Archive | Q&A

Satellites vs. Buoys

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A little while back, I received the following question from a Visual Ocean visitor, and thought it would be fun to answer it as a post.

When might satellite sst data be more informative than buoy data?

The short answer is: it depends. You know, like all things in science.

Advantage: Satellites
Perhaps the biggest advantage satellites have is the ability to measure Sea Surface Temperature (SST) over large swaths of the ocean, while buoys can only measure temperatures at a single location.

The typical AVHRR sensor orbiting the Earth from 520 miles up can observe an area that’s over 1,500 miles wide with a resolution of 0.68 miles. By contrast, a single buoy can sample only within a single pixel from the satellite’s perspective. To put that into context, in the Mid Atlantic the typical satellite SST pass contains around 600,000 pixels of data, covering an area of over 250,000 square miles (that’s about the size of 35 New Jerseys). Meanwhile, there are only around a dozen buoys in the same area.

So if you want to study large-scale or regional features like fronts and eddies that occur over a large area, you’ll definitely need to use satellite data. In addition, anyone who has ever seen an SST satellite image knows there is a lot of spatial variability out there, so you’ll also need to use satellite data if you want data close to your study area (or beach house) than the nearest buoy, which could be hundreds of miles away.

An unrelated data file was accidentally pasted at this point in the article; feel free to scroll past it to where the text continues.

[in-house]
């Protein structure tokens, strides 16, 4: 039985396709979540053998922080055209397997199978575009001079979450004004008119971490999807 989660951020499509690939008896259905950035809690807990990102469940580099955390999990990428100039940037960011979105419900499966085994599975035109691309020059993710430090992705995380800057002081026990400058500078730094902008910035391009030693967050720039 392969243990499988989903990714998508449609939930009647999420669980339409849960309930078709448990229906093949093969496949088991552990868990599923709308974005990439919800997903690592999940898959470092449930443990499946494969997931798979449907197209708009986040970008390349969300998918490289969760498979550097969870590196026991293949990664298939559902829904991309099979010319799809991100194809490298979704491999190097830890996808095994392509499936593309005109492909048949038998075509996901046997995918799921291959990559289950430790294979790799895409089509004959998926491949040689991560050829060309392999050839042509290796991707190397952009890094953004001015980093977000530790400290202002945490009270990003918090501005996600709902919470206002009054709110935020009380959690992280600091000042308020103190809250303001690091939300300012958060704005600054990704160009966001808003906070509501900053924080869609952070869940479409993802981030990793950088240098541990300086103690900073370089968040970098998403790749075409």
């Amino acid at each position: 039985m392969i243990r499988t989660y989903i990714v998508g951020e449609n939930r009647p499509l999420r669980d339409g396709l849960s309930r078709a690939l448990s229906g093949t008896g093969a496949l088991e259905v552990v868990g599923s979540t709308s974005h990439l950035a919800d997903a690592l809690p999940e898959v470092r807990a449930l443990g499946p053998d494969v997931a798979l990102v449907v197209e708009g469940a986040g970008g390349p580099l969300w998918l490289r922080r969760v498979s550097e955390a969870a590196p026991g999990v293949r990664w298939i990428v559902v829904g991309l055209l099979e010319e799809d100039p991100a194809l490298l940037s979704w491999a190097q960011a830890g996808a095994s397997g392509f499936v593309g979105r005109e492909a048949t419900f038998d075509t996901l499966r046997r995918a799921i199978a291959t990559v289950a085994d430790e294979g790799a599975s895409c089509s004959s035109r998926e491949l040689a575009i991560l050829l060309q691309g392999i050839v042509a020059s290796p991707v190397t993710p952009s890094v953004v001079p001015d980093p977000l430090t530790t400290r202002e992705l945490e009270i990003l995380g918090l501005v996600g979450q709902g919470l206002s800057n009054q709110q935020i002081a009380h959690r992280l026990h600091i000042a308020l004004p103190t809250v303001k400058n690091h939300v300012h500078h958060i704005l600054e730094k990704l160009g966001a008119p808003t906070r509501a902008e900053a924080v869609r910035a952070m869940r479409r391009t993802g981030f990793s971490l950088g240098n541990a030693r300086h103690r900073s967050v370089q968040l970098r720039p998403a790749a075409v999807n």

Advantage: Buoys
On the other hand, buoys can see through clouds. Well, not really, but many satellite sensors can not, which is why you often see large white areas in SST imagery. Worse yet, when a large storm, like a hurricane, happens to move through an area, it can block the view from satellites for several days. And that’s a problem because the most interesting events in the ocean often occur when storms are overhead.

Similarly, many ocean-sensing instruments are placed on polar orbiting satellites, which are not able to measure the same location constantly. There are several satellites in orbit that measure SST, so this generally isn’t a problem as long as you’re okay with 4-10 measurements a day. Other sensors, like those for chlorophyll or salinity, are on fewer satellites, so it may be several days or more between measurements, and even longer if clouds are in the way.

However, a buoy that is sitting in the ocean can take measurements constantly. Every day, every hour, every second, every microsecond or whatever a scientist might need. In general, buoys that measure SST record data every hour, which is often sufficient for most investigations.

So, if you want to study high-resolution and/or local processes, such as those concerning specific habitats or ecosystems, then buoys are your best bet. Likewise, they’re also quite useful if your favorite fishing spot is nearby.

If you have a question about data visualization in oceanography you’d like me to answer, please let me know using the contact form or send a message to @visualocean on Twitter.

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